The protein known as polycystin 2 is present in every cell in the body, but until now scientists knew little about its purpose. Yale researchers have discovered that it protects against cell death, making it a potential target for therapies to treat a variety of diseases of the liver and kidneys, as well as for brain aneurysms, heart disease, and cancer.
There are more than 6 million protein species in the human body, and scientists are still learning the key roles they play. In the case of polycystin 2, researchers had almost exclusively focused on the protein’s role in polycystic kidney disease, from which the protein draws its name. When polycystin 2 mutates, it triggers the disease, which is characterized by the development of big, fluid-filled cysts in the kidney, causing renal failure that necessitates a kidney transplant.
“No one knew any function for this protein other than when it was mutated,” said Barbara Ehrlich, professor of pharmacology and of cellular and molecular physiology, who co-led the study with grad student Allison Brill ’20 GSAS.
The researchers found that polycystin 2 levels increase in response to disease-driven cell stress in multiple tissue types, including the kidney, liver, brain, and heart of both human and animal models. They also showed that when the protein was removed from tissues, cells were more sensitive to stress and susceptible to cell death. In short, the research showed that polycystin 2 plays an important function in cell survival.
“A lot of diseases involve abnormal response to stress and a rise in cell death,” said Brill.
For the study, which appeared Jan. 15, researchers looked at levels of polycystin 2 in human kidneys with acute kidney injury; in human livers with non-alcoholic fatty liver disease; in human hearts following cardiac disease; and in human brains following epilepsy. In all cases, polycystin 2 levels rose in response to disease-related cell stress.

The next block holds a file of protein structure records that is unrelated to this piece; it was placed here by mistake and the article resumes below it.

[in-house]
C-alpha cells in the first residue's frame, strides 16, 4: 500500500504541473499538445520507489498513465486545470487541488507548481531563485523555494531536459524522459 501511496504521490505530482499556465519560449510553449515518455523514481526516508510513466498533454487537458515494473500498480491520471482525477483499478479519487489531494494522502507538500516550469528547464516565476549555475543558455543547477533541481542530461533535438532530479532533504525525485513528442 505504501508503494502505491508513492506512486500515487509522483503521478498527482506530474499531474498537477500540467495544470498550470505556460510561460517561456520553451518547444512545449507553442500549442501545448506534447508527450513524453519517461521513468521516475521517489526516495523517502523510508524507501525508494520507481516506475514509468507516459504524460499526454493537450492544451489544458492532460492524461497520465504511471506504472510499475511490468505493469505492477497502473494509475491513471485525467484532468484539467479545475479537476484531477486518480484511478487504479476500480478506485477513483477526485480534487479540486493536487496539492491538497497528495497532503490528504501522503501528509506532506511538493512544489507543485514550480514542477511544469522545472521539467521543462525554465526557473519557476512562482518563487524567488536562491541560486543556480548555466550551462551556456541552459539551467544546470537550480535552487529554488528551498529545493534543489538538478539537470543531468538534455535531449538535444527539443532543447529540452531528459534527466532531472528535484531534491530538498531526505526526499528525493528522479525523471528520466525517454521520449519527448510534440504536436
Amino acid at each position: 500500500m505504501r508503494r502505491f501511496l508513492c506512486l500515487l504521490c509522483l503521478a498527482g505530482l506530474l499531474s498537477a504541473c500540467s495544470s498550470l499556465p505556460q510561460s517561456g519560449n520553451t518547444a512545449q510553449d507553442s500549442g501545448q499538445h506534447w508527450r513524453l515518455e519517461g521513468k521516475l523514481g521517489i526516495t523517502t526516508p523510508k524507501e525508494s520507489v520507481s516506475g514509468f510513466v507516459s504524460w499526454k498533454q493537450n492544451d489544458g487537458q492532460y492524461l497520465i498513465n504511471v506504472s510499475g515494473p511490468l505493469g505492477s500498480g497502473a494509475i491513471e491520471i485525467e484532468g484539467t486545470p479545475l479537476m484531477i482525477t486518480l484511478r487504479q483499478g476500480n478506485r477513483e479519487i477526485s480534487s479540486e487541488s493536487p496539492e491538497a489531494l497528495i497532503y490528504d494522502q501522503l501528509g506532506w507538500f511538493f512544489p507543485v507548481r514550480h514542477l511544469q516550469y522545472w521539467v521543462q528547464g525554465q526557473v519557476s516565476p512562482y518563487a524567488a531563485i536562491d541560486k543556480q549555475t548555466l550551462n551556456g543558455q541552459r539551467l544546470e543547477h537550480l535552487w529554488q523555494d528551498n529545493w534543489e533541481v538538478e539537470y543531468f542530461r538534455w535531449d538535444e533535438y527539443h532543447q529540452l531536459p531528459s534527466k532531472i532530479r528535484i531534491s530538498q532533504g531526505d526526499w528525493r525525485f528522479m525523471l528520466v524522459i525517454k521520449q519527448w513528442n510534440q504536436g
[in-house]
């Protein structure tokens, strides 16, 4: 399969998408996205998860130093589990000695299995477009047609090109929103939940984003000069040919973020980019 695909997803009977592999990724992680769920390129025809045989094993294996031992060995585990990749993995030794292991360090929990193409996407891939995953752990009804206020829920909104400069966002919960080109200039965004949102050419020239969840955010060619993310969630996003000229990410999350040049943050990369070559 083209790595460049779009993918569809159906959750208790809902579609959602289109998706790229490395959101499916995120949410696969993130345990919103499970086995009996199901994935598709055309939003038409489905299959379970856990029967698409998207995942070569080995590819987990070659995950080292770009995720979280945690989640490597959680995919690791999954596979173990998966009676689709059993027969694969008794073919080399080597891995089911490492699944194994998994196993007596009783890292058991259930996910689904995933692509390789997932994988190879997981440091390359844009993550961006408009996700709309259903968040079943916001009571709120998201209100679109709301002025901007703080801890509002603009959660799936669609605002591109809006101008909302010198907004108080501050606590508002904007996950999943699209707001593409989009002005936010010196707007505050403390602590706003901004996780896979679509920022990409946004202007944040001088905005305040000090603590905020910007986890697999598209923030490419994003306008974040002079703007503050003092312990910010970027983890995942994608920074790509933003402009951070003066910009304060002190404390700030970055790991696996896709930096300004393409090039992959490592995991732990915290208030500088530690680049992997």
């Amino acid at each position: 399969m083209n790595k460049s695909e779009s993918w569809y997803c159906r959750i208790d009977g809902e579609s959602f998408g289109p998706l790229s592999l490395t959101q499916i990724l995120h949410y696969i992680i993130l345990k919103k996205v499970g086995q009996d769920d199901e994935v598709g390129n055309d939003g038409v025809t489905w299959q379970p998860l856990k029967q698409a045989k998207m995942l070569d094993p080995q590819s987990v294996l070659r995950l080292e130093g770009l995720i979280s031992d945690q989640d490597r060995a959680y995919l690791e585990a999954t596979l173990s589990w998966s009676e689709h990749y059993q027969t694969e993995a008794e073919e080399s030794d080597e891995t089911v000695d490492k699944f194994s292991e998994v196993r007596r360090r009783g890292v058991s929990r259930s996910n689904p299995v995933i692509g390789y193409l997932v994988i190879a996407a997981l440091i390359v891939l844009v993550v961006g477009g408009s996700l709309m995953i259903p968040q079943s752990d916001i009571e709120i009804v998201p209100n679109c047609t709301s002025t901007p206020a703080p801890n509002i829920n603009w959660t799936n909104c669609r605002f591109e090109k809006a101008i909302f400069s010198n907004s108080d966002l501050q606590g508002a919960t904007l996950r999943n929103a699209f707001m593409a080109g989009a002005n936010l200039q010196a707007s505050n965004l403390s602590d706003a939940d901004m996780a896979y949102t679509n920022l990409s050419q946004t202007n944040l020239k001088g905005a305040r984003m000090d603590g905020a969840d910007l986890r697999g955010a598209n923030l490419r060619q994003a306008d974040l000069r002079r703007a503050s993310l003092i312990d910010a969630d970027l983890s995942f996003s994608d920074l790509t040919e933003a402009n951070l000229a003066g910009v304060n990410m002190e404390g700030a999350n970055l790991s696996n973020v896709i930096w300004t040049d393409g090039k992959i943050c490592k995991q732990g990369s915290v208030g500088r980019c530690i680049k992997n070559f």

The finding is an important step on the path to a full understanding of the role this protein plays, and how it can be targeted to treat disease, said the researchers.
“Now we want to know what changes in the cell when polycystin 2 levels increase,” said Ehrlich. “One of the components of the pathway related to this protein may be an ideal target for a drug.”
In some cases, these diseases have few promising treatment options.
The researchers note, for instance, that the only treatment currently available for polycystic kidney disease has a severe diuretic side effect that requires patients to drink over two gallons of water a day.
“Because polycystin 2 was found to increase in all these tissues, there are a lot of avenues to explore,” Brill said.
Yale researchers who contributed to this study include: Marie Robert, M.D., professor of pathology and of medicine (digestive diseases); Gilbert Moeckel, M.D., professor of pathology; Lloyd G. Cantley, M.D., the C.N.H. Long Professor of Medicine (nephrology) and professor of cellular and molecular physiology; Stuart Campbell, associate professor; Tom T. Fischer, postgraduate fellow; Arnaud Marlier, associate research scientist; and Lorenzo Sewanan, M.D./Ph.D. student.